Sorry for Your Loss

Pup Flanagan has spent most of his seventeen years as (in his mind) an undistinguished person compared to his seven older siblings. At school he is accepted by his classmates but generally ignored, neither liked nor disliked. He has no particular interest in his classes or in any extracurricular activities, and even the girl he has adored since freshman year is completely unaware of his feelings and uses him as a lookout for her hookup sessions with someone he detests.

At home, Pup’s parents (who call him their Surprise Child because his mom was so old when he was conceived and born) are still dealing with the sad death of their son Patrick from bacterial meningitis, as are the rest of his siblings. Older brother Luke is particularly acting out in destructive ways, and his excessive drinking, moodiness and combative attitude worry Pup, though he doesn’t bring it up with his parents because everyone in the family is working so hard at appearing normal at the expense of dealing with their grief.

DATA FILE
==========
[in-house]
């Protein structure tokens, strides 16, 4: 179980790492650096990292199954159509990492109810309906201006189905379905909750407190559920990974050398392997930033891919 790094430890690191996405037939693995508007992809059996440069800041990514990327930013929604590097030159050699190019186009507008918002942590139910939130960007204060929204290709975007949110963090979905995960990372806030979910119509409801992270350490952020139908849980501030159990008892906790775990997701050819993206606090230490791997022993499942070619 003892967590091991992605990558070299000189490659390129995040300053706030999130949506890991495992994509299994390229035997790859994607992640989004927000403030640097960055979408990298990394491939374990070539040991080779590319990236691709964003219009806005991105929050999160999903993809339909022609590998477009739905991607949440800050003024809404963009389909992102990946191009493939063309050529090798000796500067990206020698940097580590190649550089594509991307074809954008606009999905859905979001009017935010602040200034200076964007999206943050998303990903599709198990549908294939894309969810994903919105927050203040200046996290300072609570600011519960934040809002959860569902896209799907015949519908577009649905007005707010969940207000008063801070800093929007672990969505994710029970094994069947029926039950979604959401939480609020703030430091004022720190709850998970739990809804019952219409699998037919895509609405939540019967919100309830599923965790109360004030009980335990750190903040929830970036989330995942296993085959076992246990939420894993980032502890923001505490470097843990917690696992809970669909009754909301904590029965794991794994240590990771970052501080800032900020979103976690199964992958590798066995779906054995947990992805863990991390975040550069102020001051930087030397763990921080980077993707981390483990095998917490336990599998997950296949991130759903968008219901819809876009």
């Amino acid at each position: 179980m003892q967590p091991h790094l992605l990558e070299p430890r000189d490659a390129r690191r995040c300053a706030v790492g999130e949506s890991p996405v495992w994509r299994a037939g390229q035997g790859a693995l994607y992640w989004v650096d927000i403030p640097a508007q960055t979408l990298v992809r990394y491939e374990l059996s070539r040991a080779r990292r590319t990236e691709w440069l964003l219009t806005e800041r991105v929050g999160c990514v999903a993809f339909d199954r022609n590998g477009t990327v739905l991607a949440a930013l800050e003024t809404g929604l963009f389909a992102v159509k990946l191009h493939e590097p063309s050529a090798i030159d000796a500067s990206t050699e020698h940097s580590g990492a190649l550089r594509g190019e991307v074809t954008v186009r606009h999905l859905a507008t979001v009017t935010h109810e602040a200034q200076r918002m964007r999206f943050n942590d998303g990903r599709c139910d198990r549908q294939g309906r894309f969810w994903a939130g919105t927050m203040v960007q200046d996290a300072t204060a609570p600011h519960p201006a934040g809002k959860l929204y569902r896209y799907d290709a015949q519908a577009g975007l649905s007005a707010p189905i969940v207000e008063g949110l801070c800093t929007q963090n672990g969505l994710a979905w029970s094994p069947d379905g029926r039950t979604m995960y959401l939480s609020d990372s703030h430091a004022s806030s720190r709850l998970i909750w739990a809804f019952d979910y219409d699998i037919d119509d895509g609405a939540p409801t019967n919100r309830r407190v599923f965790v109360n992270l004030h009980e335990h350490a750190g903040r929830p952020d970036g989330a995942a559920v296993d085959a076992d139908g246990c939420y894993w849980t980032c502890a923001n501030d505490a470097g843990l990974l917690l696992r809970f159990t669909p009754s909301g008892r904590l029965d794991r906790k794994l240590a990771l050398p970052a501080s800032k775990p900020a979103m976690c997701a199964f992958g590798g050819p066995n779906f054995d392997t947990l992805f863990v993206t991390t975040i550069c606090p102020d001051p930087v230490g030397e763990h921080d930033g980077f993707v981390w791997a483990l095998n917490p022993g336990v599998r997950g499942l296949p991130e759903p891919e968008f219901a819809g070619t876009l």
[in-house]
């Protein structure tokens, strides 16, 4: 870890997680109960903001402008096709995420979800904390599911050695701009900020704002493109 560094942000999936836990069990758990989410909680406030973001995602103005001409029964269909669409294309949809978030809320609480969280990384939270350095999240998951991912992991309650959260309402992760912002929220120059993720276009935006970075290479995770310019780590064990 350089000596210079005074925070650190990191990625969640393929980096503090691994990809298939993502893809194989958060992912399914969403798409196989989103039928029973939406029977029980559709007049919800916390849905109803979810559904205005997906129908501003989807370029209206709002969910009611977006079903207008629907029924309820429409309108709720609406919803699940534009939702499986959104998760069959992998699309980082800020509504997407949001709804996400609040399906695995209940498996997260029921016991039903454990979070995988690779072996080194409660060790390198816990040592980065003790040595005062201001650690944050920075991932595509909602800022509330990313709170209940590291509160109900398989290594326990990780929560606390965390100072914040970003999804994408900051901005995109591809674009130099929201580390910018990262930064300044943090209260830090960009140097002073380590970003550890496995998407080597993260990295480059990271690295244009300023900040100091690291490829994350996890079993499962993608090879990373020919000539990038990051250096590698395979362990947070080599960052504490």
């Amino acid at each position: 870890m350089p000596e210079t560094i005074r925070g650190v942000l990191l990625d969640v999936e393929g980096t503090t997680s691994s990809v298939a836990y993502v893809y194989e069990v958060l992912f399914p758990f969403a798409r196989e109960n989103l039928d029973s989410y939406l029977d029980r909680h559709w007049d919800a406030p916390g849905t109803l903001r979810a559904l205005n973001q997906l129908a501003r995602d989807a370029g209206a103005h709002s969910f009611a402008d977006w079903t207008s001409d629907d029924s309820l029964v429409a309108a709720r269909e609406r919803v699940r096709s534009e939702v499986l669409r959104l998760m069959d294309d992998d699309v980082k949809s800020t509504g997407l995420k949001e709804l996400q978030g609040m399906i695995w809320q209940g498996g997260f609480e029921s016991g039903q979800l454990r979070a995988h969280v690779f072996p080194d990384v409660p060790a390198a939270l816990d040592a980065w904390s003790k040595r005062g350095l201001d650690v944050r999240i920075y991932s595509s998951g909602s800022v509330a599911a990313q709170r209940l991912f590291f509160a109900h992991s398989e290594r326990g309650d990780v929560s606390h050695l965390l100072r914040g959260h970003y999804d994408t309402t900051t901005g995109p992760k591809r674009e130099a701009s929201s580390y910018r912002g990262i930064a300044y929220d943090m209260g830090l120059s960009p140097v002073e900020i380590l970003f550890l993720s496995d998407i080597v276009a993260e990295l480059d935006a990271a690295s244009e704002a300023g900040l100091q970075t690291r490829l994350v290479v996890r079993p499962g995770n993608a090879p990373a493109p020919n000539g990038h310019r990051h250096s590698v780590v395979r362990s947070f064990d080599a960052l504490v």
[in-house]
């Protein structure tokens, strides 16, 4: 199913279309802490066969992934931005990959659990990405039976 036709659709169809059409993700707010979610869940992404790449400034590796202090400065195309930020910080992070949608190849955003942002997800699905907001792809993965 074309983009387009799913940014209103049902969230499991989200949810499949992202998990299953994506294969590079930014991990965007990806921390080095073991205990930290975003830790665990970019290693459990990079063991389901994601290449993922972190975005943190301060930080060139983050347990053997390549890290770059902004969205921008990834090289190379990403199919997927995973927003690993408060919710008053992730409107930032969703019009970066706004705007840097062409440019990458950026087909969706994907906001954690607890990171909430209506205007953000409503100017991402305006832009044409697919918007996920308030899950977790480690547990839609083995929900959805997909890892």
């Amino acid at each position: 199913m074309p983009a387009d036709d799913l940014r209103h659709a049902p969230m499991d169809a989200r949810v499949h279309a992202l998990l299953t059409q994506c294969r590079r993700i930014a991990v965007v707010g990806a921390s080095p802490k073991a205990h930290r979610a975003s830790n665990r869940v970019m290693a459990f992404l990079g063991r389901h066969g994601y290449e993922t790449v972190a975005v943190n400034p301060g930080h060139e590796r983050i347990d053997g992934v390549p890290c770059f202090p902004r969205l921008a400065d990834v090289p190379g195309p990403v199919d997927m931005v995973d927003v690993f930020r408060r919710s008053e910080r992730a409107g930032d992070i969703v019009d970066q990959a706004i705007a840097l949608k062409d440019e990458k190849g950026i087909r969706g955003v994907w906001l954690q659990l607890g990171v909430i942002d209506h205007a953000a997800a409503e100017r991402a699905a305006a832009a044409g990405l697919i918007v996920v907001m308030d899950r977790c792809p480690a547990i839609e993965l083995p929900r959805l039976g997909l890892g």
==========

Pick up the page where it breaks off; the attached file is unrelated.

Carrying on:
Things change when Pup’s art teacher informs him he’s about to fail for the year unless he can successfully complete one final photography assignment. He hands him a camera and tells him to meet up with some other students for an early sunrise photo shoot at the beach. Arriving too late for the group activity, he is pitied by one of the girls who, through a series of events, teaches him how to develop not only his film but his talent.

As with his photographs, Pup’s skill at looking at relationship angles and odd pairings of facts enables him to bring about reconciliation among family members by forcing them to deal with buried, unhappy feelings about Patrick’s death, while at the same time he learns some useful stuff about himself and his friends.

This thoughtful book has much to recommend it. Dealing with grief, overcoming feelings of mediocrity, learning to value oneself, taking time to emphathize with and listen to others are all issues that speak to young adults. In the book are sexual references and descriptions of hookups typical of YA books. Offensive language includes the usual hell, shit, damn, asshole stuff as well as religious profanity. Also included is a same-sex relationship between Pup’s older sister and her partner, along with a description of the high school bullying she endured as a teenager coming out.



Categories: Art, Bullying, Controversial YA Topics, Death and Grieving, Depression, Diversity, Dysfunctional Relationships, Grief, Immigrants, LGBTQIA, Mental Health, Navigating through High School, Offensive Language in YA Literature, Parent Conflict, Peer Relationships, Violence

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